An analysis of these priorities leads to the analysis of the demand from four angles already mentioned above i.e. distance, adaptability, quality and price.

a) Analysing demand in terms of distance

Demand is relatively exacting in terms of distance according to the type of service, frequency of use and availability of transport. In some cases, the proximity of a service is indispensable for meeting the demand; in others, a certain distance to be travelled by the user becomes an acceptable condition.

More than the distance itself, the criteria to be considered are the time spent in travelling and the possibility to access several services in the same place. In this way, as a result of their lifestyles, consumers regard the geographical concentration of services as being very important.

b) Analysing demand in terms of adaptability

Several elements are involved in the demand for the adaptability of a service:

  • the periodic or irregular nature of demand, for instance, the need for access to a library can be monthly or bi-monthly, the purchase of meat can be weekly, etc.;

  • demands in terms of timetables.

Demand in terms of adaptability is linked to the trends of modern life and emerge from the needs of one parent families, working women, young people in search of social integration, etc.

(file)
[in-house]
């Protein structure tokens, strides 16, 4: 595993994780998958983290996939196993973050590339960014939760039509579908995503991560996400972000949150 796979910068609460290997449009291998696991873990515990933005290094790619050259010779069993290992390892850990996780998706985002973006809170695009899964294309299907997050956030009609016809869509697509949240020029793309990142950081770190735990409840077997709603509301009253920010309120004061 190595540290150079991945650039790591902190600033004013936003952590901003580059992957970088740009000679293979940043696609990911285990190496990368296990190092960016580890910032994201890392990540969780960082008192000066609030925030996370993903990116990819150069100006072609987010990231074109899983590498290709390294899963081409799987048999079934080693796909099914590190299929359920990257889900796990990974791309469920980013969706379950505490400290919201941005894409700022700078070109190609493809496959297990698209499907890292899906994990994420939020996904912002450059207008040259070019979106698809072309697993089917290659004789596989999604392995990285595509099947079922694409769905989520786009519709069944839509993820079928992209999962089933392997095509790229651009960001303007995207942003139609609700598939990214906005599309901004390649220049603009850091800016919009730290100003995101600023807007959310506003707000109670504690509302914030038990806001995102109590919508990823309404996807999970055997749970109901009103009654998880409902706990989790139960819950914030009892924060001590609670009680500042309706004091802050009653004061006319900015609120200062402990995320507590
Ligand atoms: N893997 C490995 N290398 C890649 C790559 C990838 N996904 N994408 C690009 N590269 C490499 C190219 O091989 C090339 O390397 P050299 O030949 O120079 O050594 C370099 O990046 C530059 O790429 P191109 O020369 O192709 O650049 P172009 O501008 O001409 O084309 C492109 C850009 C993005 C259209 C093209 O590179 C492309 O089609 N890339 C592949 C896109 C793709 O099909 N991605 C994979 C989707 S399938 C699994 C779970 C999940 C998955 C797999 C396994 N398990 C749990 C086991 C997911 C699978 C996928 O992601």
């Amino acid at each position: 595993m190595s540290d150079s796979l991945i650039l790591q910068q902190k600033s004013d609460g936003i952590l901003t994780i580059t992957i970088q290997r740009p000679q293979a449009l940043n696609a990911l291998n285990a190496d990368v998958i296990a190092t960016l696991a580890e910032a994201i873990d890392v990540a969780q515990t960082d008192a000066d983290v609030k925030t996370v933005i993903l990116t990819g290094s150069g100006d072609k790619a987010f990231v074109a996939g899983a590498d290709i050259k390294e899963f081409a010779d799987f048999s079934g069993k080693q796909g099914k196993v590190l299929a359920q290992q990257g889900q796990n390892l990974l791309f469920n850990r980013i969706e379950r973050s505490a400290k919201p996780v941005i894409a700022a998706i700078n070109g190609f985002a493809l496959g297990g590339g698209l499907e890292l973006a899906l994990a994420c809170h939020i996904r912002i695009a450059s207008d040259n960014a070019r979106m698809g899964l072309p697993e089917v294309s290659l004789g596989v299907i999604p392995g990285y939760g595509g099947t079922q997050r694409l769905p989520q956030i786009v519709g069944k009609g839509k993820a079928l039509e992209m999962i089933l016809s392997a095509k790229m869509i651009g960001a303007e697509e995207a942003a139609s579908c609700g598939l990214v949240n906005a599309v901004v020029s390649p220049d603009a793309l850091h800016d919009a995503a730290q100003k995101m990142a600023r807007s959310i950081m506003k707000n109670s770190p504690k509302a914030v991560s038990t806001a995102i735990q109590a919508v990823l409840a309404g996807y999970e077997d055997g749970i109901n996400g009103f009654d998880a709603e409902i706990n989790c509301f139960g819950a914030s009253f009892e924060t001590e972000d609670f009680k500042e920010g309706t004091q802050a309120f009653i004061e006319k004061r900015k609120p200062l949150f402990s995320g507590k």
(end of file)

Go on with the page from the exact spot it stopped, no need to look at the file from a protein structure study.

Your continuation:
The demand for adaptability is not always an obvious matter and can be expressed in the form of an unspecified general demand. Some people may, for example, ask for a full-time day nursery in a village and yet this need can be met by a nursery that opens only on market days. Demand should, therefore, be interpreted with a view to identifying the relevant level of adaptability.

Furthermore, situations of isolation can generate particular demands in terms of adaptability, such as the grouping together of information, linkages with other people or institutions, organisation of means of transport on demand, etc.

c) Analysing demand in terms of quality

Demand in terms of quality comes in two types, i.e.:

  • the technical quality of a service, established according to recognised standards and accepted by the communities on the basis of comparisons with the outside world and